St. Luke's Church Battersea WW1 and WW2
- Stone Alabaster
- First World War (1914-1918)
- Second World War (1939-1945)
Grants to support the repair and conservation of war memorials are available from the charity War Memorials Trust if it has raised funds. Support is focused on war memorials in Very bad or Poor condition or where there is a serious Concern.
Before applying for a grant you should read the advice available on War Memorials Trust`s website. The What we can and cannot fund helpsheet explains what types of work the charity can fund.
If you believe your project is eligible for a grant you should complete the Pre-application enquiry form. You will need to be registered and logged in to complete this.
The Pre-application enquiry form is a series of questions to see if your project is eligible. If it is, you will need to provide further details and submit current colour photographs of the war memorial in either a png, gif, jpg or jpeg format.
You can save your Pre-application enquiry form as you go along. Once submitted War Memorials Trust will respond.
As a charity, War Memorials Trust relies on voluntary donations and every contribution, no matter how large or small, makes a really big difference to our work. Your donation will help protect and conserve war memorials for future generations so please support War Memorials Trust’s work.
Their name liveth for evermore. To God, giver of victory and to the honoured memory of men of this parish who laid down their lives in the Great War 1914-1919. Additionally there are ten members of the Armed Forces who lost their lives in the Second World War 1939-1946. St Luke’s War Memorials (Battersea) On the south side of the church, opposite the north entrance, there are Memorials to the Fallen in both World Wars. Between 1914 and 1918 a wooden ‘Roll of Honour’ board had been erected in the same place that the memorial board is today, where the names of those who had fallen were added., towards the end of the war. By November 1917 it needed to be enlarged. In April 1919 an appeal was launched at St Luke’s for a permanent memorial and it was agreed to include all parishioners. The £250 estimated cost of the memorial was raised within two months, but the first drawings showed that it would be possible to include Christian names as well as initials with only a modest increase in costs. The appeal was principally directed towards those who had not lost relatives but was not confined to them. The War Memorials The names include those who had lived or had some connection with the parish, attended schools, worked either in the City or locally and then went off to fight. 134 men died in WW1 and 14 in WW2. Virtually every street lost at least one relative. Their graves can be found in Commonwealth War Graves in Passchendaele (Tyne Cot), the Somme (Thiepval), the Dardanelles/Gallipoli (Helles, in present day Turkey) and even Jerusalem and East Africa. Many had been baptised in St Luke’s or their parents had been married there and were known personally to John and Charles Erskine Clarke. The majority were young who had joined up to serve King and Country earning well deserved medals. A number died at home of the war wounds and there were a few who died as a result of the Spanish Flu pandemic, which took such a toll globally as today. The names on the war memorial were read out every Armistice Day at St Luke’s until at least 1930. Those who died in WW2 are scattered more widely in Europe and the Far East in a different kind of war in the air and the sea. A number of those descendants are in touch with St Luke’s today, including via the genealogical sites at Ancestry. Three members of the parish carried out considerable research on all the names recorded on the Memorial as part of the centennial commemorations of the First World War and highlights were presented at the Remembrance Day service in 2018. Some families have as many as three names on the Memorial and many poignant stories were uncovered. There was a silk trader who has no war record himself but provided invaluable silk messages to families to be sent to the troops. During WW1 silk postcards and handkerchiefs were bought as souvenirs by soldiers who served on the front line. They are still collectible items today. It is hoped that this research will be made available in due course through the St Luke’s website.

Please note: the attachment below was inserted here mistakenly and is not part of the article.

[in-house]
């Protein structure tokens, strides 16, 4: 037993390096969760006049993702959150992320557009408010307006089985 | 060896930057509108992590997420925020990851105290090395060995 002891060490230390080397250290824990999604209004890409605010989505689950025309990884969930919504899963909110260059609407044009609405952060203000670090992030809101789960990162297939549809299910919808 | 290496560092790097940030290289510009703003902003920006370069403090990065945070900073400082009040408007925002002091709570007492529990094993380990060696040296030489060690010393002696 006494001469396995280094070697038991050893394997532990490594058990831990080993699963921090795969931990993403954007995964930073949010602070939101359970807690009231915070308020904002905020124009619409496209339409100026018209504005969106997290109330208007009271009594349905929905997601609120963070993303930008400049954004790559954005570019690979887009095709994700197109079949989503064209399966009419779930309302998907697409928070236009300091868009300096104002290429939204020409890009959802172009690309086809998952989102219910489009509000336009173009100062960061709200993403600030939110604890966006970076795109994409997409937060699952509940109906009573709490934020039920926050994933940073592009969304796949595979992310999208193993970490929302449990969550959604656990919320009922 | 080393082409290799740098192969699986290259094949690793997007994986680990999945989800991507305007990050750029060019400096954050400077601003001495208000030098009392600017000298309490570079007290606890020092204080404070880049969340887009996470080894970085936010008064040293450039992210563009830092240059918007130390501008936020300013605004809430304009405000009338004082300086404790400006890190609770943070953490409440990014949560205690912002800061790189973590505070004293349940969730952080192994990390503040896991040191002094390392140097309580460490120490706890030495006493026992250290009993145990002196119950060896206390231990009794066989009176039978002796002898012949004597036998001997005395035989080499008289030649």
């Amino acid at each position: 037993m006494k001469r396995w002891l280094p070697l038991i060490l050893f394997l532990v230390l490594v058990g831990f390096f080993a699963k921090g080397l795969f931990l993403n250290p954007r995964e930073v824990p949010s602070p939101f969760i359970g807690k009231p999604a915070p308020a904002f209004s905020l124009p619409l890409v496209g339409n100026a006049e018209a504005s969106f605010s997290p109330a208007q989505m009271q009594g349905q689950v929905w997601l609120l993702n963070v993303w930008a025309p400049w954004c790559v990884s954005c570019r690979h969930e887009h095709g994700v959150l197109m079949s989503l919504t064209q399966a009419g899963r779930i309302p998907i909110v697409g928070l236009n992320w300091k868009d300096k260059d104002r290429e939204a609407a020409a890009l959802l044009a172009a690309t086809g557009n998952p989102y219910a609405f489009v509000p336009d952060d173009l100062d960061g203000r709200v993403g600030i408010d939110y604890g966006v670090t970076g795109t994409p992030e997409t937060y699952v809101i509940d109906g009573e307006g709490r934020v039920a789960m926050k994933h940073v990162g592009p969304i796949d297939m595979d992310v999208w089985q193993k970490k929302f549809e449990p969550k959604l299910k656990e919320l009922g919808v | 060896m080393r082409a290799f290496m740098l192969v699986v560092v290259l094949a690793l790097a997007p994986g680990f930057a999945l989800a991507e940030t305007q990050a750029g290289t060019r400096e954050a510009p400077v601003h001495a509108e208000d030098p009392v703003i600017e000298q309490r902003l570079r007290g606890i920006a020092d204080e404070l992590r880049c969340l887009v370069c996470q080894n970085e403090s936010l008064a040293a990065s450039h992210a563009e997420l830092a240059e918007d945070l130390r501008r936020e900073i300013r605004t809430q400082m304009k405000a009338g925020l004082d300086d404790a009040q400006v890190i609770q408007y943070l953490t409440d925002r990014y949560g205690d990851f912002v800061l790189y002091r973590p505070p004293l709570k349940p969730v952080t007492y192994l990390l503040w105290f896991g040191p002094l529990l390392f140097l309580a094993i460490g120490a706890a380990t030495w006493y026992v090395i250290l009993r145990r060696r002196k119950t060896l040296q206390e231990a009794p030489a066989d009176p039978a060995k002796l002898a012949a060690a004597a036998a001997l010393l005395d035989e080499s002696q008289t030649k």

Douglas R.G.P. Alldridge, Lawrence John M. Allen, Percy Oswald R. Anderson, John Frederick Armstrong, James Mervyn Attlee, Harry Mason Barber, Arthur Charles Batchelor, Reginald William Batchelor, Stanley Maurice Bates, Arthur Sunderland Baxter, Frederick John Berry, Benjamin Henry Bourne, Charles Frederick Brooks, Charles Frederick Browne, Sidney H. & Frederick O. Bryant, Arthur George Bullen, Frederick Henry Burchett, William Arthur Butlin, Percival William C. Campbell, George Alfred Chambers, Arthur Ernest Chandler, Walter George Chandler, William George Charles, Frederick Charleston, Arthur Reginald Chorley, Ernest Charles Comber, Albert Edward Collins, Stanley Arthur Connolly, Edgar Ernest Coventry, Walter William Crook, William Williy Cunningham, Wilfred Percy Damer, Frederick Charles Dorking, Arthur Ellington, George Howard Elliott, Walter Burton Evans, William H. Evans, Charles Herbert Farmer, Victor Edward Foot, Henry Blake Foster, Allen Lionel Freaker, Edward Frank Funston, Leonard Archibald Goddard, Robert Mackie Goepel, Arthur Lee Granger, Frederick Green, Arthur Palmer Halcrow, Walter Edward Hancock, Frederick George Hastings, Reginald Hayes, Albert Ernest Hazzard, Claude Annesley Hine, Frederick William E. Hoare, Frank Charles James, Lionel Johns, Henry John Jones, Arthur John Joyce, Frank Ashton Lane, William Owen Ernest Lester, Gordon Hounslow Lindsay, Philip Stanley Luce, Kenneth Brandon Martin, Charles William Masters, Alexander Henry McIntosh, George Edwin Meredew, Harold Bertram Mountain & Arthur Everett Mountain, Graham Dunmore Murray, Herbert John Mussell, William George L. Newell, Albert Newnham, Frederick William Northam, Edward George Oldring, Cecil Leonard Palmer & Stanley Victor Palmer, Henry Maysmor Parry & Noel Llewellyn Parry, William Edwin Parsons, Alexander Frederick Paterson, George Douglas Paterson, Albert Arthur Pine, Leonard John J. Price & Arthur Harold Price, William George Prior, John Charles Pullin, Jesse William Ranson, John Ernest V. Rathbone, Harry Read, Alan Thomas Reed, Ernest Frederick Reekes & Francis Henry Reekes, Frank Rendles, Albert Frank Robson, Thomas Rose, Ernest Henry Salter, Stanley Sandford, Elvin Alfred Scott & Walter Elvin Scott, Bryan Scurfield, Frank William Skinner, Thomas John Southey, Walter George Spencer, Frank Herbert Sprigge & Ralph Abner Sprigge, Sydney Edgar Stanley, Cecil George Starr, Arthur Rutherford Stocker, Alfred Ernest Stone, Thomas H. Stupple, Leslie Eaton Terry, Edward William M. Thompson, Harold Thompson, Ernest Francis Turton, John Charles Vince, Arthur Henry Vizard & Ernest Cyril Vizard, Alfred George Wade, Charles Baldwin Wake, Ernest George Walker, Leonard Charles Watts, Gerald William West, William John Westwood, Alfred Henry Wilde, Lionel H.T. Williams, Charles Sutton C. Wilson, Robert Philip Wilson, Cecil Keith Foyle Wright And in the World War of 1939-1945 Tom C.E. Bottomley, Herbert E. Purnell, Howard Arthur James, Arthur Taunton Reekes, John Savory, F. Malcolm Sutcliffe, Eric Bance, Edward Beechy, Robert Beveridge, Jack Brock, Colin Gray, Frank Green, Thomas Harris (Priest), Sydney Hobbs, Richard Holloway, Ivor Jackson, Leonard Manchip, Kenneth Stone, Jack Weaver, Ralph Whitrow (Priest)